An Army veteran bursar at Wellington College died after urging his teenage son to hit him in a ‘game of slaps’ which went wrong, an inquest has heard.
Ewan Callender, 19, and Malcolm, 48, had been watching football last April and took part in the game until the father reeled backwards and struck his head on the road.
The inquest in Reading, Berkshire, heard Ewan did not want to slap his bigger-built father, who served in the military for 27 years, but ‘wanted to make his dad proud’.
Mr Callender, who became bursar at the prestigious Wellington College after leaving the Army, had struck Ewan with a stinging slap.
The father, from Crowthorne, Berkshire, then stood with his hands behind his back and said ‘right, you can have your free shot’.
Witnesses said they saw Ewan clench his fists before he delivered the slap, which sent Mr Callender’s head backwards, hitting the road in Reading, the inquest heard.
As his father lay on the ground, Ewan was heard screaming ‘wake up Dad! Dad I love you!’
The hearing was told how more than 18 months after Ewan was arrested by police at the scene, the Crown Prosecution Service decided they would not prosecute him.
Ian Wade QC, assistant coroner for Berkshire, explained during the inquest into Mr Callender’s death today that the slap should be seen as legal ‘horseplay.’
An inquest in Reading was told Ewan Callender, 19, did not want to slap his bigger-built father Malcolm, who had 27 years experience in the British Army but ‘wanted to make his dad proud’ and did it anyway
Malcolm Callender pictured with wife Catherine Morrison-Callender who is also an army veteran
Ewan Callender (pictured in uniform with his mother Katie Morrison-Callender) was said to have clenched his fists on Friar Street in Reading before he delivered the slap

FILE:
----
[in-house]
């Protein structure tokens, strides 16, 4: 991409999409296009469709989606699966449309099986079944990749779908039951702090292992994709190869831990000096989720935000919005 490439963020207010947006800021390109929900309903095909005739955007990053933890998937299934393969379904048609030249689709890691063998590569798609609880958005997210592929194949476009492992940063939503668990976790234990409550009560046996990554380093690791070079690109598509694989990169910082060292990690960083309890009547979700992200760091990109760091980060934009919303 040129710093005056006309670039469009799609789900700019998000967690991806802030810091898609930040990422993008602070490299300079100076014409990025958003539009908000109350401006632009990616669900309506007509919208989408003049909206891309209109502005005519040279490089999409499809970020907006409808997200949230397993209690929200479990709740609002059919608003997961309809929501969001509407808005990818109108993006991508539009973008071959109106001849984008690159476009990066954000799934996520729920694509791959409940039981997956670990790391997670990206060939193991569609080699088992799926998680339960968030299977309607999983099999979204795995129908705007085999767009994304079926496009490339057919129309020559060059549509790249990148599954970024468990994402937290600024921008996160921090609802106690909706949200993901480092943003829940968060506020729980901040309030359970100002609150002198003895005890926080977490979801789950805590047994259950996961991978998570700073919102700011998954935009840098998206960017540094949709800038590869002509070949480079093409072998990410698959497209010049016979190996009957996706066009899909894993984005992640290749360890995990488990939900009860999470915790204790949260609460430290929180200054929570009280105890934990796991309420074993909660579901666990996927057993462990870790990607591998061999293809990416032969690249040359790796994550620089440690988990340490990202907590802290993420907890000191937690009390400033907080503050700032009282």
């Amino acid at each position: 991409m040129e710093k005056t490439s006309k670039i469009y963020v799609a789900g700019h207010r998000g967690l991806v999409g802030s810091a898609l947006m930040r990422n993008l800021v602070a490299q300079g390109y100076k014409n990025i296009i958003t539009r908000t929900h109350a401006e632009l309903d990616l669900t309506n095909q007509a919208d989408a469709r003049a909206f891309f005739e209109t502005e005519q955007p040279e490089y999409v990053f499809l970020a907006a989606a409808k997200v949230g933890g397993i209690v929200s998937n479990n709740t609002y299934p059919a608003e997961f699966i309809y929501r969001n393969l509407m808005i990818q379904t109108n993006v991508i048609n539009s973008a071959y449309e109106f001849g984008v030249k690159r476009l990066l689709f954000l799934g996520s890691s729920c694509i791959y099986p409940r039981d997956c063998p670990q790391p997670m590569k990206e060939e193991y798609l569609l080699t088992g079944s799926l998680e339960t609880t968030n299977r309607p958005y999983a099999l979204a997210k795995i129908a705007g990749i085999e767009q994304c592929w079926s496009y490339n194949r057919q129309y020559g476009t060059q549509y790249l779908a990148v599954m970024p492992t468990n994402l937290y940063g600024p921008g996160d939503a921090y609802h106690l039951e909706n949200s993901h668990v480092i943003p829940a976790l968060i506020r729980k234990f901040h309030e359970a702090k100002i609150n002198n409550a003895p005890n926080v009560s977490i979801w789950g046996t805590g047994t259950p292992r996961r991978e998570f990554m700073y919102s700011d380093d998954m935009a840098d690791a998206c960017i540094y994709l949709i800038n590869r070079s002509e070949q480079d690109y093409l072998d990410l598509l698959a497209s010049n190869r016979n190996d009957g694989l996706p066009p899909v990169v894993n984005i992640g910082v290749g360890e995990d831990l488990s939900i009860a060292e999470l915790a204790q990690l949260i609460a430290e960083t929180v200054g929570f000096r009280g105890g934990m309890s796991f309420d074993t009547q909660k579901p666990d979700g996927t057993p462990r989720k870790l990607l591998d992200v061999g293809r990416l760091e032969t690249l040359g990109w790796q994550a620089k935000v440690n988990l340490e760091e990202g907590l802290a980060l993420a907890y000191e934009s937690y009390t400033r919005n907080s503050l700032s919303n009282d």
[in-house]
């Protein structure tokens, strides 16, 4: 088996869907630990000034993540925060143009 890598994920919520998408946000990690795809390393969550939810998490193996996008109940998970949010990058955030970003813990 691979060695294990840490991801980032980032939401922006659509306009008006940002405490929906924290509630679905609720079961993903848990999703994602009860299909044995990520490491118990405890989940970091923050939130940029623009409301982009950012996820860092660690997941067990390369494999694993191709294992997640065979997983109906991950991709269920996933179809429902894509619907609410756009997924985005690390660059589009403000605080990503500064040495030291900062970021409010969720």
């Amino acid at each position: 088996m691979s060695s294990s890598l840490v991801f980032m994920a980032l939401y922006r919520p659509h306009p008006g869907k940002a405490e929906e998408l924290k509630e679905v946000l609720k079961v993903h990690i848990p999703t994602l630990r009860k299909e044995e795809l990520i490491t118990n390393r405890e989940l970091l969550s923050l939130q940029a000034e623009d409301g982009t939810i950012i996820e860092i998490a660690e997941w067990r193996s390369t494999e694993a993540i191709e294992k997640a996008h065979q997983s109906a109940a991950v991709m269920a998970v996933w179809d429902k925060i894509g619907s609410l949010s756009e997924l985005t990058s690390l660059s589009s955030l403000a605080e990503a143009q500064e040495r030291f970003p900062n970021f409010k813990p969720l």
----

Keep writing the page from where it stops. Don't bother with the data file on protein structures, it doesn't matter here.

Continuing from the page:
The inquest heard how Ewan, who was also in the Army for around three years, had been out with his father and their friends on April 12 last year to watch Newcastle – his father’s team – play football.
The son, who had answered police questions in an interview, wiped away tears as he entered the witness box and answered the coroner’s questions about the night of drinking at the Yates and O’Neill’s bars in Reading.
Mr Wade warned the teenager he did not need to answer any questions where he felt the answer might incriminate him, but added he was free to reply if he wished.
CCTV from the bar, which the coroner had seen, showed Malcolm strike his son, who went to retaliate but instead embraced his father, the inquest heard.
Ewan said: ‘Dad slapped me around the face on the way out, just because we were messing around. It is just normal. There was nothing aggressive about it.
‘It was when we were outside near the front door. Me and Luke [Key, a friend who had travelled from Birmingham] were gonna stay out, dad was going to go home with his friends.
‘We started walking towards the station, we must have been in mid-conversation. He [dad] said, ‘right, you can have your free shot’.
‘I knew exactly what he meant, I get to slap him now. Luke was like, ”come on, you do not want to do that because you know you are going to lose”.’
The inquest heard how Ewan (pictured with his father), who was also in the Army for around three years, had been out with his father and their friends on April 12 last year to watch Newcastle – his father’s team – play football
The coroner asked: ‘He was just persuading you that this was not a game that you were likely to win?’
Ewan replied: ‘I never win.’
His mother, Malcolm’s wife, had told the inquest in her statement the slapping between father and son was a common game they played.
Catherine Morrison-Callender, also an Army veteran, said: ‘As a family, we would always be messing about with each other and we would be giving each other quick little digs in the ribs which we called ”fingers of steel”.
‘We would wrestle with each other where we would try to grab the other person and take them to the ground. Another game we would play was slaps.
‘When Ewan was about 15 years old, he and Malcolm would progress to try to slap each other around the face.’
She said: ‘Malcolm would always be winding him up, saying, ”you reckon you can take me yet?”